Here is a breaking news from Amazon. Amazon Web Services is releasing Relational Database as a Service (RDS). The press release is yet to go out but the website is active. They will be announcing the news at 1:00 AM PST tomorrow. Even though AWS has a storage cloud (S3), Compute Cloud (EC2) and a non relational Database Cloud (SimpleDB), they never offered Relational Databases as a service. In fact, this was one of the biggest demands by the AWS users and now they have listened (or forced by Microsoft?).
Amazon RDS is nothing but a MySQL 5.1 database instance that is exclusively for a particular user and can be accessed via a single API call. The user gets all the capabilities of MySQL database with an additional ability to scale up based on the needs. It rids the customers of any need for time consuming database administration tasks. The patches are applied automatically with the database backed up automatically with a possibility for the user to set the retention period.
Amazon RDS is priced similar to Amazon EC2. There are costs involved with usage of database instances, persistent storage up to 1 TB, costs for I/O requests, costs for backup storage and data transfer costs. The smallest instance costs 11 cents per hour and one can scale up to quadruple extra large instance of 68 GB of memory, 26 ECUs (8 virtual cores with 3.25 ECUs each), 64-bit platform.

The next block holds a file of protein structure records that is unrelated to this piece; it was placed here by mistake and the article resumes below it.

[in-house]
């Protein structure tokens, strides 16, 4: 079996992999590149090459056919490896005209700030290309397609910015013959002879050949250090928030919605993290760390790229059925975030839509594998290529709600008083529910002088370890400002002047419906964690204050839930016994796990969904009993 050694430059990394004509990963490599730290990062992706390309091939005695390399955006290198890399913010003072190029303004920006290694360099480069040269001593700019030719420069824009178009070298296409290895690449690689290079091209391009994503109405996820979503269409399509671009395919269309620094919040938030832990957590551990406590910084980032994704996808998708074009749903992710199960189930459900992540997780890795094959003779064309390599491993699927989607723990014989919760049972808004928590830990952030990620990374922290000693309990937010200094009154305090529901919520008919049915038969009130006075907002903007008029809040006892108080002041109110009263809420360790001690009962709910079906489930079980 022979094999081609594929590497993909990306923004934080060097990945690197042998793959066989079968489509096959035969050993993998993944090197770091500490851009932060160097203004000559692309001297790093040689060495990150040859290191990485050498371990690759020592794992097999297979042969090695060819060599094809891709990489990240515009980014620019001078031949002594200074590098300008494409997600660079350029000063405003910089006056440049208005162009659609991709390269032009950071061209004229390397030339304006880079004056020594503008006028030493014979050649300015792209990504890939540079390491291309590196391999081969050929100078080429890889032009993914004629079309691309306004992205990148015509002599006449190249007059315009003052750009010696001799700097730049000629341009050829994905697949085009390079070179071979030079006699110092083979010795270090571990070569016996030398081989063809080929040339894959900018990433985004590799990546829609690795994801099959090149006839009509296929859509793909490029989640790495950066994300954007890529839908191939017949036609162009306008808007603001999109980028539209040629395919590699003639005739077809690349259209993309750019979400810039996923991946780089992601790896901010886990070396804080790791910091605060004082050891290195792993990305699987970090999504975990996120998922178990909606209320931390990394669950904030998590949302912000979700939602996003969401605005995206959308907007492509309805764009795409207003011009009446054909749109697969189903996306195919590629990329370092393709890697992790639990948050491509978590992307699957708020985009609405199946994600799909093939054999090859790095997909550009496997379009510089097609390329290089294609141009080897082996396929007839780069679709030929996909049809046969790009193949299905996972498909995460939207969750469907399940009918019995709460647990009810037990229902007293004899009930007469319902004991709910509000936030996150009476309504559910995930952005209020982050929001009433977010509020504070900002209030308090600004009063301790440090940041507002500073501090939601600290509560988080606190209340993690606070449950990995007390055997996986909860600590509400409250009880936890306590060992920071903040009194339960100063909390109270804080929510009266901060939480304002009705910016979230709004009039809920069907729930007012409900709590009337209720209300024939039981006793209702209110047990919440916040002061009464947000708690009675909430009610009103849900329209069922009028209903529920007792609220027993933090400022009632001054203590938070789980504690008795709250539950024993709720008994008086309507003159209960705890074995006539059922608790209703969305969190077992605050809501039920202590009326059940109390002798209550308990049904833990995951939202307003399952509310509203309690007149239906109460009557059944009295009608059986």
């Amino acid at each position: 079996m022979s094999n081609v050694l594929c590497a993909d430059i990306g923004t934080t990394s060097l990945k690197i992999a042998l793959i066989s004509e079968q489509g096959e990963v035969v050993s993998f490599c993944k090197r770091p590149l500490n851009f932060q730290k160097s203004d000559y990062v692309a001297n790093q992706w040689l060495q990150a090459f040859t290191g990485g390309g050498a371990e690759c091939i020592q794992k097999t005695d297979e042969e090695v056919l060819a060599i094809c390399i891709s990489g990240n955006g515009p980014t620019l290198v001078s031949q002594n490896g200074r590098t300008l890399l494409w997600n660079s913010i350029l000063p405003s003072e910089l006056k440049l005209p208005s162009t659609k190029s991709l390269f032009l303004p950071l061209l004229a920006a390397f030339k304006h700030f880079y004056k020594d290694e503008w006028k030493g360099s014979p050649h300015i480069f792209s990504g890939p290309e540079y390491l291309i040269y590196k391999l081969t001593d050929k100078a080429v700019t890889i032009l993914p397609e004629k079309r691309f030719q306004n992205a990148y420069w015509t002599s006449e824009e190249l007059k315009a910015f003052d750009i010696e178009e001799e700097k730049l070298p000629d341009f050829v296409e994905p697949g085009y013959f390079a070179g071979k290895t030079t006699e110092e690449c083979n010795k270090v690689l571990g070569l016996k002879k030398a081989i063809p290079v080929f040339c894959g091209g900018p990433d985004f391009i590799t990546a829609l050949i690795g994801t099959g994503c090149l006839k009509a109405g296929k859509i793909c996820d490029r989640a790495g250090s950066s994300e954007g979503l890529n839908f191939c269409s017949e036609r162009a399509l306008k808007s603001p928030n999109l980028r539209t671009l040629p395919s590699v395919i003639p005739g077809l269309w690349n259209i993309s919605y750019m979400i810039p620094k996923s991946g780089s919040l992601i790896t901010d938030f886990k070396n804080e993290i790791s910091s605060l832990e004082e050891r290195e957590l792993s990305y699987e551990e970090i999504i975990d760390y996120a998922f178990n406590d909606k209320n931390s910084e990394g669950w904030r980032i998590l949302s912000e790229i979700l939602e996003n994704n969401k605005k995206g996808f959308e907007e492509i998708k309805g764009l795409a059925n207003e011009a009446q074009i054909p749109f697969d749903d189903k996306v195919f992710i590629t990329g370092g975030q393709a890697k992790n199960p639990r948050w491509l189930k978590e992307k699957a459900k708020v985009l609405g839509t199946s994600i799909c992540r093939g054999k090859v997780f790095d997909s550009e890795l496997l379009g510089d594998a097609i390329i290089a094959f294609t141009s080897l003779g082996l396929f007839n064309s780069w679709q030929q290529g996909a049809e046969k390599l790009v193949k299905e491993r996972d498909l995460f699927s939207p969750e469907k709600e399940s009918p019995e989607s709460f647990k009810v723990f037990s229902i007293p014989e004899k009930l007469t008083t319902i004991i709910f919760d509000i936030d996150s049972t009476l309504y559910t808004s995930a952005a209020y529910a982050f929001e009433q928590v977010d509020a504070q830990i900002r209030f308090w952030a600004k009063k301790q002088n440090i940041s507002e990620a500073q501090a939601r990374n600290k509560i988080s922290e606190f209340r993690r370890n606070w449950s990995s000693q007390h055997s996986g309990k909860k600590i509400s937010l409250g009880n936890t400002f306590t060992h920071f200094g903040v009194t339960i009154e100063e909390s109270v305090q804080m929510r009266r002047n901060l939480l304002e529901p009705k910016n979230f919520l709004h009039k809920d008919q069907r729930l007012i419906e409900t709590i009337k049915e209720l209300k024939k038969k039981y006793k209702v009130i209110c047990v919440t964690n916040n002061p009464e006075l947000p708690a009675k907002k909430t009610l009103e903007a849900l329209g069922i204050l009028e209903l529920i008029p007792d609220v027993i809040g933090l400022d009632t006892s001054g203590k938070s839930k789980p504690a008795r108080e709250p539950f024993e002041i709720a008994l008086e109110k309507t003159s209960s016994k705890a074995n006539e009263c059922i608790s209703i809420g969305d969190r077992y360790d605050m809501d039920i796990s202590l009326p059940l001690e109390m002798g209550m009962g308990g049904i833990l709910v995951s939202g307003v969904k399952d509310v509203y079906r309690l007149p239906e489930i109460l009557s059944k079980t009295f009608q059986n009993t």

After resisting the demands for a relational database for a long time, Amazon has suddenly jumped into the game. I am suspecting that this is an attempt to preempt Microsoft’s announcement about the public release of Azure SQL relational database cloud later this month at PDC ’09. I see a pattern here. For a long time, Amazon was not keen on releasing Windows based instances as a part of their EC2 offering. Last year, at about the same time, when it became clear that Microsoft will announce a Windows cloud at PDC ’08, Amazon preempted the announcement with their own Windows based EC2 instances. I like this competition as I strongly believe that such a competition is good for the Cloud marketplace.
This announcement will also crush the Y-Combinator startup FathomDB that offers database as a service that is run on top of Amazon EC2. It will be interesting to see how they respond to this announcement. Probably, this announcement should also serve as a warning bell for the companies that build their entire business on Amazon ecosystem. They are just one announcement away from complete destruction. It is not unique to Amazon ecosystem alone. It can happen to any company whose business relies entirely on one vendor’s ecosystem.
Editor’s update: Congrat’s to Krish for being fast and conclusive. And here’s a rare screenhsot from TechMeme: